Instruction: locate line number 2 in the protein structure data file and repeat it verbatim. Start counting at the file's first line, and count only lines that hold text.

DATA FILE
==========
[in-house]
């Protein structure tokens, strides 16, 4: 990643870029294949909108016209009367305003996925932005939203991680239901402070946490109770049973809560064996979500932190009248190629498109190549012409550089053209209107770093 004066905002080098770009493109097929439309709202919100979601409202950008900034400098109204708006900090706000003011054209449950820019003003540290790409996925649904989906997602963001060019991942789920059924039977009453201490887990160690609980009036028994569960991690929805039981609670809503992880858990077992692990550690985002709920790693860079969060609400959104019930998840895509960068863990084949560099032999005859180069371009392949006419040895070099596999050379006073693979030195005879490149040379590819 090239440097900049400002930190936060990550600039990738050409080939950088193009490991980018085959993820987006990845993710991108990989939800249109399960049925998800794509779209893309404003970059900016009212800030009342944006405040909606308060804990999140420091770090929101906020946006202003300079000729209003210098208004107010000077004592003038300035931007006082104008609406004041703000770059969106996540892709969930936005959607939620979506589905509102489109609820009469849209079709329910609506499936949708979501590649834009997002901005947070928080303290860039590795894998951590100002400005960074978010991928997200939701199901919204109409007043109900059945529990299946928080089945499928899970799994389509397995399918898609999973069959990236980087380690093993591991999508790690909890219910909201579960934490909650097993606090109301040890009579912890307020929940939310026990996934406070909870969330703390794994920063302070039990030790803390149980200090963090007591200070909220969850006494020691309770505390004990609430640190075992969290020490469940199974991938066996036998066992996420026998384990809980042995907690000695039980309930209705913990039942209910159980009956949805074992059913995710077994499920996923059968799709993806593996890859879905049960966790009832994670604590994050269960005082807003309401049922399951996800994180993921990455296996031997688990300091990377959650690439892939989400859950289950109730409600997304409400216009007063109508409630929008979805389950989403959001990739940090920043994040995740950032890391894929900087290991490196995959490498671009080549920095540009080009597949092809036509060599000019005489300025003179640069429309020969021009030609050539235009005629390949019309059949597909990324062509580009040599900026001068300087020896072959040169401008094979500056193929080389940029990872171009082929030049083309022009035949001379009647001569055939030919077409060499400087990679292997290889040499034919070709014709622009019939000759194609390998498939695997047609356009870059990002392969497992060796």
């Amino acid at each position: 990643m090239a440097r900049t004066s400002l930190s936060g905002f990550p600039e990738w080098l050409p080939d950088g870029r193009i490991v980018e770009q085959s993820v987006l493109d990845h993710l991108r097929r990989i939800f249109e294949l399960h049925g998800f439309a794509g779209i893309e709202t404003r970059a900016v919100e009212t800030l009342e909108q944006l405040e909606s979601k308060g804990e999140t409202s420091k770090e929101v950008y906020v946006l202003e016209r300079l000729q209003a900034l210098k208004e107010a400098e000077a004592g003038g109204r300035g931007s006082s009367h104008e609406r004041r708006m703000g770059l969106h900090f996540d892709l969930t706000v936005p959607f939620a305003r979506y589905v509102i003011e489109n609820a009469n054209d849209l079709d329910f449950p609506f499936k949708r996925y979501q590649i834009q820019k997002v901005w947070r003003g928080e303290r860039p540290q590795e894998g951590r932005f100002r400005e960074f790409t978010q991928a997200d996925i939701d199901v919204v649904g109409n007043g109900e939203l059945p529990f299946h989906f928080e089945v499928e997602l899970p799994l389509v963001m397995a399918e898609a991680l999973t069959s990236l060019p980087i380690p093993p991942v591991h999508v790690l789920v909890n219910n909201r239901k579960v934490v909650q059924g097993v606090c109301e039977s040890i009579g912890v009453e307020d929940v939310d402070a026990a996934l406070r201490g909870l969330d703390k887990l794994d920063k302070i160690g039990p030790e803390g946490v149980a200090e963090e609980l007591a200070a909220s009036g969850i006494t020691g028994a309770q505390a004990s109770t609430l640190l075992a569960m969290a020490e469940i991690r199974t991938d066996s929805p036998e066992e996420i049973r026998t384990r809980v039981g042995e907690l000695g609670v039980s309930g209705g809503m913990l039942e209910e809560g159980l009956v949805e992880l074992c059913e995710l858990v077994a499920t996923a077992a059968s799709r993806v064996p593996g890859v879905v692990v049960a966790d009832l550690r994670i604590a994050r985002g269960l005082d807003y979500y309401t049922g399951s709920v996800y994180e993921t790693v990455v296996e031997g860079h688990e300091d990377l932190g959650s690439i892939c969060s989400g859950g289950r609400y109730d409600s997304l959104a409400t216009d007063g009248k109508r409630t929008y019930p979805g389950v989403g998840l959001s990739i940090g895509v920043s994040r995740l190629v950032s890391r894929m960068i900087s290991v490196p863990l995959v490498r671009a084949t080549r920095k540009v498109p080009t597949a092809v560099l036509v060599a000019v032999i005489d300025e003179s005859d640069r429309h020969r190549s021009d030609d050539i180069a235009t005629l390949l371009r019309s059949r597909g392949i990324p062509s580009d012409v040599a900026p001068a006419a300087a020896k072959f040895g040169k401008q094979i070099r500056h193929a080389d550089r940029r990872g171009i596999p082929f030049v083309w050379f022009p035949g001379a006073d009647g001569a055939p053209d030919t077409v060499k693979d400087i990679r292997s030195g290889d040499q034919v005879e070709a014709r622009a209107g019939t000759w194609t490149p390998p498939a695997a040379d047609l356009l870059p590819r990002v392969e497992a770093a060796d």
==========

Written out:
């Protein structure tokens, strides 16, 4: 990643870029294949909108016209009367305003996925932005939203991680239901402070946490109770049973809560064996979500932190009248190629498109190549012409550089053209209107770093 004066905002080098770009493109097929439309709202919100979601409202950008900034400098109204708006900090706000003011054209449950820019003003540290790409996925649904989906997602963001060019991942789920059924039977009453201490887990160690609980009036028994569960991690929805039981609670809503992880858990077992692990550690985002709920790693860079969060609400959104019930998840895509960068863990084949560099032999005859180069371009392949006419040895070099596999050379006073693979030195005879490149040379590819 090239440097900049400002930190936060990550600039990738050409080939950088193009490991980018085959993820987006990845993710991108990989939800249109399960049925998800794509779209893309404003970059900016009212800030009342944006405040909606308060804990999140420091770090929101906020946006202003300079000729209003210098208004107010000077004592003038300035931007006082104008609406004041703000770059969106996540892709969930936005959607939620979506589905509102489109609820009469849209079709329910609506499936949708979501590649834009997002901005947070928080303290860039590795894998951590100002400005960074978010991928997200939701199901919204109409007043109900059945529990299946928080089945499928899970799994389509397995399918898609999973069959990236980087380690093993591991999508790690909890219910909201579960934490909650097993606090109301040890009579912890307020929940939310026990996934406070909870969330703390794994920063302070039990030790803390149980200090963090007591200070909220969850006494020691309770505390004990609430640190075992969290020490469940199974991938066996036998066992996420026998384990809980042995907690000695039980309930209705913990039942209910159980009956949805074992059913995710077994499920996923059968799709993806593996890859879905049960966790009832994670604590994050269960005082807003309401049922399951996800994180993921990455296996031997688990300091990377959650690439892939989400859950289950109730409600997304409400216009007063109508409630929008979805389950989403959001990739940090920043994040995740950032890391894929900087290991490196995959490498671009080549920095540009080009597949092809036509060599000019005489300025003179640069429309020969021009030609050539235009005629390949019309059949597909990324062509580009040599900026001068300087020896072959040169401008094979500056193929080389940029990872171009082929030049083309022009035949001379009647001569055939030919077409060499400087990679292997290889040499034919070709014709622009019939000759194609390998498939695997047609356009870059990002392969497992060796």